Inside Bravo's 'Girlfriend's Guide to Divorce' Closet: Costume Designer Cynthia Summers' Tips for Post-Breakup Makeover
9 Stylish Looks From 'Girlfriend's Guide To Divorce' Costume Designer Cynthia Summers

When trying to reinvent yourself after a serious breakup, "Girlfriends Guide to Divorce" costume designer Cynthia Summers says the best place to start is with your wardrobe.

And considering Summers is in charge of dressing Bravo star Lisa Edelstein's character on the hit scripted series about a 40-something Angeleno navigating the dating life after her failed marriage, we have no problem taking her word for it.

"I think when you're going though something as heavy or as game changing as a divorce, it allows you to explore a different side of yourself that was probably there all along but never surfaced because of the situation or the relationship you were in," Summers told TooFab ahead of the show's Season 4 premiere on Thursday night.

"It depends on your individual style to begin with, but it gives you the opportunity to maybe show a side of yourself that you haven't expressed to the world before," she said. "It's a makeover, I think it's liberating, I think it's empowering, and it just gives you a moment to be a different person."

For the women on "Girlfriend's Guide to Divorce," Summers makes sure to express confidence and capability in every single look, all while staying true to each star's individual style, which she says is the key to feeling most confident.

Want to feel more confident in the clothing you wear? Read on to our Q&A with Summers' below for more useful tips, whether you're on the rebound or not.

Is there a sort of "revenge" look? Post-breakup, post-divorce? If you're going to run into your ex, what should you be wearing?

Women may think their go-to is sexy. If your thing is cleavage then it's just cleavage or if you've got a good booty then it's something tight to show that off, but I think the most important thing is to look dressed to your own self-confidence. Don't look unlike yourself.

It's just like dressing someone for the red carpet -- if you put a gown on someone who doesn't traditionally wear that or is not comfortable in that, they aren't going to be able to exude confidence. I think that's one thing you really need to stay close to when you're trying to embody your new, great self that you want to put out into the world and especially to your ex.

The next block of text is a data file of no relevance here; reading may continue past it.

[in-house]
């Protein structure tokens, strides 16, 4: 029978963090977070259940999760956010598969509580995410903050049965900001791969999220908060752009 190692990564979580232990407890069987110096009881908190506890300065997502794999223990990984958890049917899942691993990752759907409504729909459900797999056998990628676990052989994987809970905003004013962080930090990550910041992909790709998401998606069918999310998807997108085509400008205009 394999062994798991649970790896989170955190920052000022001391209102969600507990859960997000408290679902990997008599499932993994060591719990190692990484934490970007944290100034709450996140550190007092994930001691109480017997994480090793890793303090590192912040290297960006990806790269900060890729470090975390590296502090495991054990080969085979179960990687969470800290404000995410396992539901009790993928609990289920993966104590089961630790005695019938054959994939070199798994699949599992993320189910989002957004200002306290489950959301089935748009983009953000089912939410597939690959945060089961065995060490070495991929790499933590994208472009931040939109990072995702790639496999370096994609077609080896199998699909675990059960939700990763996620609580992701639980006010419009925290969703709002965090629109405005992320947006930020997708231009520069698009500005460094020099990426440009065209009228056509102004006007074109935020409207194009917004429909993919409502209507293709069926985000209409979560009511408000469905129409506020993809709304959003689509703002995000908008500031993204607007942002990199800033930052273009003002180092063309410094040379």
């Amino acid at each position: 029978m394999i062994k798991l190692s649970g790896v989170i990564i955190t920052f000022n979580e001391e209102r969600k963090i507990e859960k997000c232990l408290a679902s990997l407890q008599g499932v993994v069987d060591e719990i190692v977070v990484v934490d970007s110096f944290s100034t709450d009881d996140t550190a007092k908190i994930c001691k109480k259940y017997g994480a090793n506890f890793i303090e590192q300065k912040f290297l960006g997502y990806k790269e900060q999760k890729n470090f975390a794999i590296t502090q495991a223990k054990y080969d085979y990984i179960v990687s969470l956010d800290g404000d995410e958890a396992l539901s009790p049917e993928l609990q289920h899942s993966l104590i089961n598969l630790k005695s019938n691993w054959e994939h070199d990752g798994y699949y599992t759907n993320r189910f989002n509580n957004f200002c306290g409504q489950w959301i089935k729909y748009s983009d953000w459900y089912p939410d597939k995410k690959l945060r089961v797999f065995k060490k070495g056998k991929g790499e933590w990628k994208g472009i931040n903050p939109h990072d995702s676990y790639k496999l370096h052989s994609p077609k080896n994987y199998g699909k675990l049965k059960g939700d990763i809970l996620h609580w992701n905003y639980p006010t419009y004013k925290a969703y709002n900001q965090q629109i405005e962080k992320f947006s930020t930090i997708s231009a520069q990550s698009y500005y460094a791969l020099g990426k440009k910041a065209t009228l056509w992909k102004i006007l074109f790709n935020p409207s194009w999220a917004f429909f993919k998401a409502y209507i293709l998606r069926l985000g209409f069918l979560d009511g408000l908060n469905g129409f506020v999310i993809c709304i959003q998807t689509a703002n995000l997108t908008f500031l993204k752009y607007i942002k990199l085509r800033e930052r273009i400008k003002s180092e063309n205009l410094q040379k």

What would you suggest for someone who wants to look professional at work like Abby does, while also looking stylish as a single woman looking for love?

Any part of an outfit can be body conscious, it doesn't have to be the whole outfit, and that's where I think you can work something into your work look. For instance -- Abby's sort of tighter bodice and full skirt bottom is perfect for that because you don't have to be showing cleavage, and obviously not everyone can at work.

It shows form under, but it still has something bigger and more playful at the bottom and I think that's that important...the same can be said about the reverse. If you're wearing a pencil skirt which is very body conscious at the bottom but then you're wearing a softer blouse on top that has a little more flow to it, it's still perfect for work but still gives somebody something to look at.

Abby is so well accessorized, too. How do you manage to wear statement accessories that don’t over shine your outfit?

I try to stay away from overdoing her [Abby's] looks by putting too much on her. Whereas for [Delia] it's sort of the opposite -- she wears bright colors and she color blocks a little but I always put heavier [accessories] on her.

I think you just really have to play it with the balance of what you've got on. A lot of times less is better, that's sort of my rule of thumb.


Did Los Angeles play any part in the way the characters dress? Did you take inspiration from the city in any way?

Absolutely. L.A. is so diverse as far as looks go, it's kind of California casual through the day and evening if you're comparing California to the East Coast for instance, so we really wanted to speak to the city and the demographic of women who were involved in our city. It's obviously an elevated look, but we started with the basic look that existed in L.A.

I have used Ramy Brook on our character Abby (top by Brook pictured below) as they tend to be classic, timeless pieces.